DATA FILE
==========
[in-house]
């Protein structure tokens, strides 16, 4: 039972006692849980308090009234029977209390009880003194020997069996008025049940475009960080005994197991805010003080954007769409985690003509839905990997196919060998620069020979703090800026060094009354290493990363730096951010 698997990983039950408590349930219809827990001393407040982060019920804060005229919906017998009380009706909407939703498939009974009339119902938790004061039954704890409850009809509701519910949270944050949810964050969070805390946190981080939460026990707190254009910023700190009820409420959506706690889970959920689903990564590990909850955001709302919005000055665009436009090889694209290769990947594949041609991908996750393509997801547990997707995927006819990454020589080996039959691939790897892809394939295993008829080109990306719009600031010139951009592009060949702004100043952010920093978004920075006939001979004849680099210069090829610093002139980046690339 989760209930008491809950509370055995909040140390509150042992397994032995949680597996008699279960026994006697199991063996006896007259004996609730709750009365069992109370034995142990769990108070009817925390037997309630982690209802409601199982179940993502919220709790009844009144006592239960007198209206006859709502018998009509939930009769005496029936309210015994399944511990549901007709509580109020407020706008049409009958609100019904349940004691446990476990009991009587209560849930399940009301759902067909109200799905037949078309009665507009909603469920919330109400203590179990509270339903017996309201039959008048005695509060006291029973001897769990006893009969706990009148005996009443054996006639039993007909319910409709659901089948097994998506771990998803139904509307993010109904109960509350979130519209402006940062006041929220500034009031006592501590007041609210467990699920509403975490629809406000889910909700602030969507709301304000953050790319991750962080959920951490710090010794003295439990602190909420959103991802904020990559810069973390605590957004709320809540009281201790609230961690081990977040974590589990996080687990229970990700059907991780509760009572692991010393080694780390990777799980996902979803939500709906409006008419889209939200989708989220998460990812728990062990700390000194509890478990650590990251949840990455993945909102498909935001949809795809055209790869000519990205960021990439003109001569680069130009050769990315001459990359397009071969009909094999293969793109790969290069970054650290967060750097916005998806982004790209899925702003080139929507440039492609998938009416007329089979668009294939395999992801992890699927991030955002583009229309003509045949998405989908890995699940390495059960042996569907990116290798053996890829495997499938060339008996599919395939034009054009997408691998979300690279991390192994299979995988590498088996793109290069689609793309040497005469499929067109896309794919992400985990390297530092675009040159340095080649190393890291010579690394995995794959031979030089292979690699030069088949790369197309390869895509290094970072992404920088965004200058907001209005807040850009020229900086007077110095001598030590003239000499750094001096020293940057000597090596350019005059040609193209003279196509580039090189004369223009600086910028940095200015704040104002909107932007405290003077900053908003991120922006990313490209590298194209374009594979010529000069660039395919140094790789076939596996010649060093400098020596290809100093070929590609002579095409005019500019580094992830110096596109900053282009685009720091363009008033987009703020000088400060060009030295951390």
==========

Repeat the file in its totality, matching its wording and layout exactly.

[in-house]
């Protein structure tokens, strides 16, 4: 039972006692849980308090009234029977209390009880003194020997069996008025049940475009960080005994197991805010003080954007769409985690003509839905990997196919060998620069020979703090800026060094009354290493990363730096951010 698997990983039950408590349930219809827990001393407040982060019920804060005229919906017998009380009706909407939703498939009974009339119902938790004061039954704890409850009809509701519910949270944050949810964050969070805390946190981080939460026990707190254009910023700190009820409420959506706690889970959920689903990564590990909850955001709302919005000055665009436009090889694209290769990947594949041609991908996750393509997801547990997707995927006819990454020589080996039959691939790897892809394939295993008829080109990306719009600031010139951009592009060949702004100043952010920093978004920075006939001979004849680099210069090829610093002139980046690339 989760209930008491809950509370055995909040140390509150042992397994032995949680597996008699279960026994006697199991063996006896007259004996609730709750009365069992109370034995142990769990108070009817925390037997309630982690209802409601199982179940993502919220709790009844009144006592239960007198209206006859709502018998009509939930009769005496029936309210015994399944511990549901007709509580109020407020706008049409009958609100019904349940004691446990476990009991009587209560849930399940009301759902067909109200799905037949078309009665507009909603469920919330109400203590179990509270339903017996309201039959008048005695509060006291029973001897769990006893009969706990009148005996009443054996006639039993007909319910409709659901089948097994998506771990998803139904509307993010109904109960509350979130519209402006940062006041929220500034009031006592501590007041609210467990699920509403975490629809406000889910909700602030969507709301304000953050790319991750962080959920951490710090010794003295439990602190909420959103991802904020990559810069973390605590957004709320809540009281201790609230961690081990977040974590589990996080687990229970990700059907991780509760009572692991010393080694780390990777799980996902979803939500709906409006008419889209939200989708989220998460990812728990062990700390000194509890478990650590990251949840990455993945909102498909935001949809795809055209790869000519990205960021990439003109001569680069130009050769990315001459990359397009071969009909094999293969793109790969290069970054650290967060750097916005998806982004790209899925702003080139929507440039492609998938009416007329089979668009294939395999992801992890699927991030955002583009229309003509045949998405989908890995699940390495059960042996569907990116290798053996890829495997499938060339008996599919395939034009054009997408691998979300690279991390192994299979995988590498088996793109290069689609793309040497005469499929067109896309794919992400985990390297530092675009040159340095080649190393890291010579690394995995794959031979030089292979690699030069088949790369197309390869895509290094970072992404920088965004200058907001209005807040850009020229900086007077110095001598030590003239000499750094001096020293940057000597090596350019005059040609193209003279196509580039090189004369223009600086910028940095200015704040104002909107932007405290003077900053908003991120922006990313490209590298194209374009594979010529000069660039395919140094790789076939596996010649060093400098020596290809100093070929590609002579095409005019500019580094992830110096596109900053282009685009720091363009008033987009703020000088400060060009030295951390």